One of the most incredible and interesting experiences I had there was during a yoga nidra class. Effectively these were guided meditations, done whilst lying comfortably flat on the floor. The first one was pleasant, and after initially finding it hard to calm my buzzing mind I settled into a relaxed state in which I felt zoned out yet still connected to his words. The second time though. Wow. The energy I could feel rising in the areas I focused on was so intense. I felt I would have been able to shoot fire from my hands, felt I would have been able to levitate (I didn’t, to my knowledge.) but what was most incredible was the time I lost all sense of my physical being. I was walking through rooms in my mind, visiting places I’d been before, exploring, them, guiding myself around rather than being in a passive dream state. Especially given how I hadn’t even touched a drop of alcohol for 6 months at this point I found it incredible the places your mind could reach and the physical sensations that went with it. It was so vivid when I came out of this state I felt energised, but also as if I had been on some intense spiritual journey.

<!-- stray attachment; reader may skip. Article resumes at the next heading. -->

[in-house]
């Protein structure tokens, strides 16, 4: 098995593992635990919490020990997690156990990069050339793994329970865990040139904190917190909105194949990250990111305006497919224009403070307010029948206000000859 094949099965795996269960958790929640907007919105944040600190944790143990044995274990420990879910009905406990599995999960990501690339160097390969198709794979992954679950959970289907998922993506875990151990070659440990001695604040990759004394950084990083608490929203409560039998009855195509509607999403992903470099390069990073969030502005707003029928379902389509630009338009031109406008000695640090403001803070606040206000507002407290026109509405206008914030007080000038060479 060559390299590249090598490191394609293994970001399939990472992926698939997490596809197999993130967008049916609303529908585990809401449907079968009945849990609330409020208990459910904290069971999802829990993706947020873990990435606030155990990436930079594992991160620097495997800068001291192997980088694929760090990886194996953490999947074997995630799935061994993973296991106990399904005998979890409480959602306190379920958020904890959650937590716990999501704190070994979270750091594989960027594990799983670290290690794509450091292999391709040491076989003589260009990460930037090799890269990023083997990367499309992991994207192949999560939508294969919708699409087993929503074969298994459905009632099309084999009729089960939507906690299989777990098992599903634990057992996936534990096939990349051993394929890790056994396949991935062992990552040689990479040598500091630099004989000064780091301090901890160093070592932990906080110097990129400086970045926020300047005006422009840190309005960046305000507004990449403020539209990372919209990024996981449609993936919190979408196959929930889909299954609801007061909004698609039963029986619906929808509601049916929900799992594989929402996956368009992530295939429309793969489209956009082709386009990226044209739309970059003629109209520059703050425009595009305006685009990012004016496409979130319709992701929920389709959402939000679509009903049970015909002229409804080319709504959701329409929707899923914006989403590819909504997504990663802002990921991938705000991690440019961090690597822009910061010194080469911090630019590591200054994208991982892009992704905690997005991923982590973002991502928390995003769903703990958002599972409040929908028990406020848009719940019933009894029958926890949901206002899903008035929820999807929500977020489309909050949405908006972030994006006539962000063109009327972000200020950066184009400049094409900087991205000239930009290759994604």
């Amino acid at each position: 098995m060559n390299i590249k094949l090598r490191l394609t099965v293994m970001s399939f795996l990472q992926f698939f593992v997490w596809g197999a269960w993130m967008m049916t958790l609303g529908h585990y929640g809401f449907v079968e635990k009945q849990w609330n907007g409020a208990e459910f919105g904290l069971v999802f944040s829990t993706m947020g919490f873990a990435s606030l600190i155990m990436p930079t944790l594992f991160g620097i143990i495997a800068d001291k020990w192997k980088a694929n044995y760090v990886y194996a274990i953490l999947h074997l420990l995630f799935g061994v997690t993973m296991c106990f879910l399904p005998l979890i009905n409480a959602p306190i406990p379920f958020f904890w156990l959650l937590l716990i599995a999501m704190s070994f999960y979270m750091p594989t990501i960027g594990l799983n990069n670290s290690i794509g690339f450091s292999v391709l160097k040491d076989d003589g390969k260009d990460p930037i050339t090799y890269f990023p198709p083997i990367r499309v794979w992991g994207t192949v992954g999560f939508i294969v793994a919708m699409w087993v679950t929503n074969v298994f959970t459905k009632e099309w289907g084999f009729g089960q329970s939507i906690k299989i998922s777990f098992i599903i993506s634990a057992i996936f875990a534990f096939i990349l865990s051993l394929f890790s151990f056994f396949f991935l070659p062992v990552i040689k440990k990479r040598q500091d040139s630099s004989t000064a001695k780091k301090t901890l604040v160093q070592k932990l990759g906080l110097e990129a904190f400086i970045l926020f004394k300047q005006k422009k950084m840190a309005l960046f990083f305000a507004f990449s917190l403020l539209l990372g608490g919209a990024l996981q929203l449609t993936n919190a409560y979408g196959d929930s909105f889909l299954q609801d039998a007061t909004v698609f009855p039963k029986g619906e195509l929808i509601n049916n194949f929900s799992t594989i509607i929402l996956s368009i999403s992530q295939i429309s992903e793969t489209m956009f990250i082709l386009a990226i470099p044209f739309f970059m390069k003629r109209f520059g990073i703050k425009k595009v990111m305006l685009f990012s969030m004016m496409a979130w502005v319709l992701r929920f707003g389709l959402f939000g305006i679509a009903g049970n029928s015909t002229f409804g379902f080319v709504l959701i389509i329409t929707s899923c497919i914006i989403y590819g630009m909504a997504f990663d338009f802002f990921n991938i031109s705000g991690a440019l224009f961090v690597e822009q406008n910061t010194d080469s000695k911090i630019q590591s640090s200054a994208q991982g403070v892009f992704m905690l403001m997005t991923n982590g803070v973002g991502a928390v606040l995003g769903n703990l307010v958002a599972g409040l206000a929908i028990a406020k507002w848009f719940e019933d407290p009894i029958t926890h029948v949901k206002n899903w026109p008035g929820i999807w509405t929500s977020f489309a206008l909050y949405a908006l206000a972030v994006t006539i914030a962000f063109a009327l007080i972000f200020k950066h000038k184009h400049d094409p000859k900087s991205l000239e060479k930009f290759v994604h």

Sitting meditation on the other hand, is hard. Anyone that has tried to meditate knows this. Firstly, for most people, sitting up with a straight back is hard. Then it becomes painful. Then it becomes impossible. So that’s the physical challenge, which for me was a lot harder than the mental one (though I only came to realise this at my second yoga retreat when the use of a meditation bench changed all this!) Stopping yourself from having any thoughts is pretty difficult, and I’m sure I’m not the only one who wakes up, has about 20 seconds of peace before the bombardment starts. Of today’s plans, tonight’s plans, a to do list, a life list, a what shall I do with my life list and a few random paranoid thoughts to boot. To calm these at 6am whilst also trying to sit straight up and cross legged was quite a difficult, frustrating & even anger inducing challenge (‘why the fuck am I here!?’)